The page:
Health care, racism and wildfires: Alberta election campaign nears halfway point
Alberta's NDP focused on fixing health-care and combating racism Friday, while the United Conservative Party criticized a rival candidate for past comments about Alberta's energy sector.
The province's election campaign is nearing the halfway point before voting day on May 29.
NDP Leader Rachel Notley, appearing on Global Calgary, talked about health care, affordability and the $1.2-billion deal to replace the aging Saddledome with a new arena for the Calgary Flames.
She said she can't commit to the deal until she knows more about the final project and its costs.
"All I'm doing on that issue is taking a very cautious and conservative approach that I think most Calgarians and Albertans would expect us to do," she said.
The NDP also announced it would provide all Albertans with better health-care cards as part of its commitment to protect public health care. And to combat hate and discrimination, it said it would introduce an anti-racism act and establish an anti-racism office.
United Conservative Leader Danielle Smith wasn't campaigning Friday. She was in Grande Prairie, Alta., in her role as premier to tour a fire zone and meet with local officials and Indigenous leaders.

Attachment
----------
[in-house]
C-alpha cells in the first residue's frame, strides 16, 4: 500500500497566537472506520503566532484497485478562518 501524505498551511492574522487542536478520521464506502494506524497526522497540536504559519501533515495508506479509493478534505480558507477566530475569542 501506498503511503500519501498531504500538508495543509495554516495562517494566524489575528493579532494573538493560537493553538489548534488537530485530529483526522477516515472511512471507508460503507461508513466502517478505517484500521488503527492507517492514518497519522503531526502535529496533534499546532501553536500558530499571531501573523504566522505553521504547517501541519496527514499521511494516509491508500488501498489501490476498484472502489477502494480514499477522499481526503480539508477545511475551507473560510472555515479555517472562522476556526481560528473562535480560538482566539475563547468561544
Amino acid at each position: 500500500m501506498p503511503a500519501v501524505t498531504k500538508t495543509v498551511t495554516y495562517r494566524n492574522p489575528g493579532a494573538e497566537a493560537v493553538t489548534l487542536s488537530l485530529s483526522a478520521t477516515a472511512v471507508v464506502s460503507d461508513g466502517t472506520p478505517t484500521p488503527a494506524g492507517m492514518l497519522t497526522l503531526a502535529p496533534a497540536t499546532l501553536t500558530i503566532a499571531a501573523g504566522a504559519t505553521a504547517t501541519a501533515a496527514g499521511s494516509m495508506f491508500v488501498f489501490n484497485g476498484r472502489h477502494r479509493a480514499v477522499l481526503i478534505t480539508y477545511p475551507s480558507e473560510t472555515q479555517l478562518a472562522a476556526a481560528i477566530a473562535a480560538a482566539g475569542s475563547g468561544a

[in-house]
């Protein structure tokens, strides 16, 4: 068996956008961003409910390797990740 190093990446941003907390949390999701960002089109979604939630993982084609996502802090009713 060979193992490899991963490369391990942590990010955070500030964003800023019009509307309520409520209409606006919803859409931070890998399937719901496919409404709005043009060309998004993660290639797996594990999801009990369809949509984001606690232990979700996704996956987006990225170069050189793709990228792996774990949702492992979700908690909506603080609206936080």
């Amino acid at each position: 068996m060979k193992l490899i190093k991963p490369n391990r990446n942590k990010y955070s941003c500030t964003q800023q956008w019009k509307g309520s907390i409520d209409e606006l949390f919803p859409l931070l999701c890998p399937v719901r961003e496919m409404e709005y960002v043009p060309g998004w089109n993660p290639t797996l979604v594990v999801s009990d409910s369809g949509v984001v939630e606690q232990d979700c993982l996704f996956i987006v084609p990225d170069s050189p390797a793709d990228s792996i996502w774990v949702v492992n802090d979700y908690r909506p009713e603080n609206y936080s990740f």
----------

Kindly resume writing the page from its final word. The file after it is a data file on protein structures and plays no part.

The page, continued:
The UCP government declared a state of emergency last week due to dozens of wildfires burning in central and northern Alberta. About 16,500 people have been forced from their homes in several communities.
On Thursday, Smith dismissed concerns over her past musing about selling hospitals to private operators. She was hustled offstage after a few protesters disrupted her news conference in Calgary.
Smith later returned to take questions, comparing the protesters to the Opposition NDP and saying both seek to misrepresent her position on health care.
She said she should be judged on what she does, not her past comments, as her positions on different issues have evolved.
On Friday, some of her UCP candidates held a news conference to demand an apology from NDP candidate Kevin Van Tighem for comments he made in a 2021 book about the energy sector.
Van Tighem, who is running in Livingstone-Macleod, said in a statement on Twitter that "everybody's insights evolve."
This report by The Canadian Press was first published May 12, 2023.
The Canadian Press